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The nerve deaf child--intrauterine rubella or not?
  1. C S Hosking,
  2. C Pyman,
  3. B Wilkins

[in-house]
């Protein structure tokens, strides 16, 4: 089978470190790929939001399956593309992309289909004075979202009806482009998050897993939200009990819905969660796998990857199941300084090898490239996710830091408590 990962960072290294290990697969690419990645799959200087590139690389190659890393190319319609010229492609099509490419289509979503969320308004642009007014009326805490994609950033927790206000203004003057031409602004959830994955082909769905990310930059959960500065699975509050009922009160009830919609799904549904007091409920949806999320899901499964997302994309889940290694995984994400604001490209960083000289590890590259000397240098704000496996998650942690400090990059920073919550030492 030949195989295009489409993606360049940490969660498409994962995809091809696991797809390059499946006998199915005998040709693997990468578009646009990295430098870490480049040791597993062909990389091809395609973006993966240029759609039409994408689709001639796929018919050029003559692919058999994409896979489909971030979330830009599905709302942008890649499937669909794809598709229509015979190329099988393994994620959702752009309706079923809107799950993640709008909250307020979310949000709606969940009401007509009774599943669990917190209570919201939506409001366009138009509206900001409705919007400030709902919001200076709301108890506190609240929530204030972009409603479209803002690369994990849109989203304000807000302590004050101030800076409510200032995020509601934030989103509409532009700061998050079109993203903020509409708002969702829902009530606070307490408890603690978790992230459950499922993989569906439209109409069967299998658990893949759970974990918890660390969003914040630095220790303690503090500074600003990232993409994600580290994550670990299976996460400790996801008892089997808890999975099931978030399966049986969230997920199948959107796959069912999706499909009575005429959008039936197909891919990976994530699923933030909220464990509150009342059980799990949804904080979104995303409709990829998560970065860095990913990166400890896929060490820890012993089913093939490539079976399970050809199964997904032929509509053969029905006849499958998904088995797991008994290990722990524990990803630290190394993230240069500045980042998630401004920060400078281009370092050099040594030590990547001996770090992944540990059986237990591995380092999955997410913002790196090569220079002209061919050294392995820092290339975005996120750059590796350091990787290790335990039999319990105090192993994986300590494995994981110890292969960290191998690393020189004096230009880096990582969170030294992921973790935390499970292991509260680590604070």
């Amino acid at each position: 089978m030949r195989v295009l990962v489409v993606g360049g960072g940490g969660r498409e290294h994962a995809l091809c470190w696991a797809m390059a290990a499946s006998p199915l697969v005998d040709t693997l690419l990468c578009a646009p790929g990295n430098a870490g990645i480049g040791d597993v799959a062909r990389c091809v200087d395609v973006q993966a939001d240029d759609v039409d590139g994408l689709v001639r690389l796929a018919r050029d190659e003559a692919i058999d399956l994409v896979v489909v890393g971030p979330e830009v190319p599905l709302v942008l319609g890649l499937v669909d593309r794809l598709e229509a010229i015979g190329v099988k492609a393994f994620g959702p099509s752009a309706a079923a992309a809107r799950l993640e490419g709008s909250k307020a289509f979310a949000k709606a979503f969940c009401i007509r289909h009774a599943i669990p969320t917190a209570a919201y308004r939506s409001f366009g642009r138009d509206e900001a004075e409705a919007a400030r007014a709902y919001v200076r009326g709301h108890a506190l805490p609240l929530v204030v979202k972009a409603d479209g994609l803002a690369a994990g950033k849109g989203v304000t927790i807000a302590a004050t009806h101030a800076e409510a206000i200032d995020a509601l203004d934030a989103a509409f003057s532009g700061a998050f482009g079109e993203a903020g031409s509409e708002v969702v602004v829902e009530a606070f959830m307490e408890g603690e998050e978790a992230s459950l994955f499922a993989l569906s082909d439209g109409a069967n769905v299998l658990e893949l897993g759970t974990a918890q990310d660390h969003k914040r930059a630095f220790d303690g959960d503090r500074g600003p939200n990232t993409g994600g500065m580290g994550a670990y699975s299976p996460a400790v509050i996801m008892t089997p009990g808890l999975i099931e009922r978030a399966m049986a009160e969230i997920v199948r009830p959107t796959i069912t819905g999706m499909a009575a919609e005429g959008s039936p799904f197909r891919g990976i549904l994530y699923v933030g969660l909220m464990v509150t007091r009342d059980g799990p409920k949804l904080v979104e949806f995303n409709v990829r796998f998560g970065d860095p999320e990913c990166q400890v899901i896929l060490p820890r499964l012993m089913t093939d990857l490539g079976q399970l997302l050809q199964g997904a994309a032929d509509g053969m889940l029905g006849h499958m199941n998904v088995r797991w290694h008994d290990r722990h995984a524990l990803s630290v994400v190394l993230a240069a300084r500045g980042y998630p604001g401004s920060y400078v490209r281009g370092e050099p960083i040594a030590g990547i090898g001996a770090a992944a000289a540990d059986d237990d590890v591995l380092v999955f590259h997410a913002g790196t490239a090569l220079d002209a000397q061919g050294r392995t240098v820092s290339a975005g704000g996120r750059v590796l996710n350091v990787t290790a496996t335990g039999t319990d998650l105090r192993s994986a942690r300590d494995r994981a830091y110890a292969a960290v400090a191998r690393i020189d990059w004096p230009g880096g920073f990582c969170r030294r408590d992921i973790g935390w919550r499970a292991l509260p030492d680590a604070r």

We describe a laboratory test which is useful in determining whether deafness is due to intrauterine rubella. The study group consisted of 8 deaf patients with proved intrauterine rubella, 12 patients with familial deafness, and 17 controls. Blood was taken at time 0 from all of them. All the deaf children and 5 controls were immunised and further blood samples taken at 2 and 6 weeks. Each blood sample was analysed for the lymphocyte response to rubella in vitro and for the presence of rubella haemagglutination inhibition. All the rubella-affected patients had antibody titres to rubella at time 0 and there was no notable change after immunisation. None of these patients had a significant lymphocyte response to rubella antigen at any time. Eight of the familial deaf patients and 13 of the controls had positive antibody titres. With the exception of one patient whose results were equivocal, all the familial deaf patients and controls in whom antibodies were detected had lymphocyte responses to rubella. In those with undetectable antibodies the lymphocytes failed to respond in vitro to rubella antigen.

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